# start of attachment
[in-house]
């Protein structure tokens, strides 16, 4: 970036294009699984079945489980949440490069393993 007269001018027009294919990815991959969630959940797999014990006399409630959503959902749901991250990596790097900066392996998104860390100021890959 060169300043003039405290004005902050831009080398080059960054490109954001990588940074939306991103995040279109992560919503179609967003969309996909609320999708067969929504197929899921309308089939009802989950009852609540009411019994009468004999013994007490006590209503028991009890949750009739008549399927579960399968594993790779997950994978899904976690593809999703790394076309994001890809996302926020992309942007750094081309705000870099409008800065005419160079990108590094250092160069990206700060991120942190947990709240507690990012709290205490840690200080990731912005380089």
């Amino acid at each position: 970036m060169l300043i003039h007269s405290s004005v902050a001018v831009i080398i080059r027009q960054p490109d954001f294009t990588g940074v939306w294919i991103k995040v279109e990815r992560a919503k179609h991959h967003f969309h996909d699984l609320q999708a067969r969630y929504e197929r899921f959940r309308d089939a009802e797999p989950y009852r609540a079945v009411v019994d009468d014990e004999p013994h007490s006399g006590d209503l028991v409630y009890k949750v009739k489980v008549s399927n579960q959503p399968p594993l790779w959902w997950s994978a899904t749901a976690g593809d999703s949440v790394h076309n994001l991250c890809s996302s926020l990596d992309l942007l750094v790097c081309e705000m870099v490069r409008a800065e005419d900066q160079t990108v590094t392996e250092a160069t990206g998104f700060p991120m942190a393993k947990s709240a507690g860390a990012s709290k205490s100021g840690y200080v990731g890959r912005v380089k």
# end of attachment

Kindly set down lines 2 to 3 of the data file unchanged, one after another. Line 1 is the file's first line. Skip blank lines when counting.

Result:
């Protein structure tokens, strides 16, 4: 970036294009699984079945489980949440490069393993 007269001018027009294919990815991959969630959940797999014990006399409630959503959902749901991250990596790097900066392996998104860390100021890959 060169300043003039405290004005902050831009080398080059960054490109954001990588940074939306991103995040279109992560919503179609967003969309996909609320999708067969929504197929899921309308089939009802989950009852609540009411019994009468004999013994007490006590209503028991009890949750009739008549399927579960399968594993790779997950994978899904976690593809999703790394076309994001890809996302926020992309942007750094081309705000870099409008800065005419160079990108590094250092160069990206700060991120942190947990709240507690990012709290205490840690200080990731912005380089």
């Amino acid at each position: 970036m060169l300043i003039h007269s405290s004005v902050a001018v831009i080398i080059r027009q960054p490109d954001f294009t990588g940074v939306w294919i991103k995040v279109e990815r992560a919503k179609h991959h967003f969309h996909d699984l609320q999708a067969r969630y929504e197929r899921f959940r309308d089939a009802e797999p989950y009852r609540a079945v009411v019994d009468d014990e004999p013994h007490s006399g006590d209503l028991v409630y009890k949750v009739k489980v008549s399927n579960q959503p399968p594993l790779w959902w997950s994978a899904t749901a976690g593809d999703s949440v790394h076309n994001l991250c890809s996302s926020l990596d992309l942007l750094v790097c081309e705000m870099v490069r409008a800065e005419d900066q160079t990108v590094t392996e250092a160069t990206g998104f700060p991120m942190a393993k947990s709240a507690g860390a990012s709290k205490s100021g840690y200080v990731g890959r912005v380089k």